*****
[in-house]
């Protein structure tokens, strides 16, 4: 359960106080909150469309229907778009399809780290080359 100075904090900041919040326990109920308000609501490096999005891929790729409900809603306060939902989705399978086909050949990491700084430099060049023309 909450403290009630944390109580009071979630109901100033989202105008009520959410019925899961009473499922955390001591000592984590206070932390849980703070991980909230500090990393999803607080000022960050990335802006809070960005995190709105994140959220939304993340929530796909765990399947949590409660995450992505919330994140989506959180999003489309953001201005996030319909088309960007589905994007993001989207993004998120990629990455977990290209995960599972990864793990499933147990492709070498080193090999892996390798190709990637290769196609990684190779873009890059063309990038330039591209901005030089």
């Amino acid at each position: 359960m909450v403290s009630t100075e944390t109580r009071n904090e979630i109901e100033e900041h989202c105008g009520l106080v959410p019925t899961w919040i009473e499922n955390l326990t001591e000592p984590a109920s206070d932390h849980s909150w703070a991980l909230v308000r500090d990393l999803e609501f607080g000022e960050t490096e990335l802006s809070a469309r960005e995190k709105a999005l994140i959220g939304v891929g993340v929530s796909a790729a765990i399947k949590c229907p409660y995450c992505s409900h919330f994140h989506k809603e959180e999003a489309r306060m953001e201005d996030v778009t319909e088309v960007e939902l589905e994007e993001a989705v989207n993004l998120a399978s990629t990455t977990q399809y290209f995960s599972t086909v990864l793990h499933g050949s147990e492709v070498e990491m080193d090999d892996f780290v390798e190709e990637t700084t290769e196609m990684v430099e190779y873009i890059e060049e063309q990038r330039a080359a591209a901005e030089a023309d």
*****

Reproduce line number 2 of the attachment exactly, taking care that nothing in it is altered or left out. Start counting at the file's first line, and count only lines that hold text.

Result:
């Protein structure tokens, strides 16, 4: 359960106080909150469309229907778009399809780290080359 100075904090900041919040326990109920308000609501490096999005891929790729409900809603306060939902989705399978086909050949990491700084430099060049023309 909450403290009630944390109580009071979630109901100033989202105008009520959410019925899961009473499922955390001591000592984590206070932390849980703070991980909230500090990393999803607080000022960050990335802006809070960005995190709105994140959220939304993340929530796909765990399947949590409660995450992505919330994140989506959180999003489309953001201005996030319909088309960007589905994007993001989207993004998120990629990455977990290209995960599972990864793990499933147990492709070498080193090999892996390798190709990637290769196609990684190779873009890059063309990038330039591209901005030089």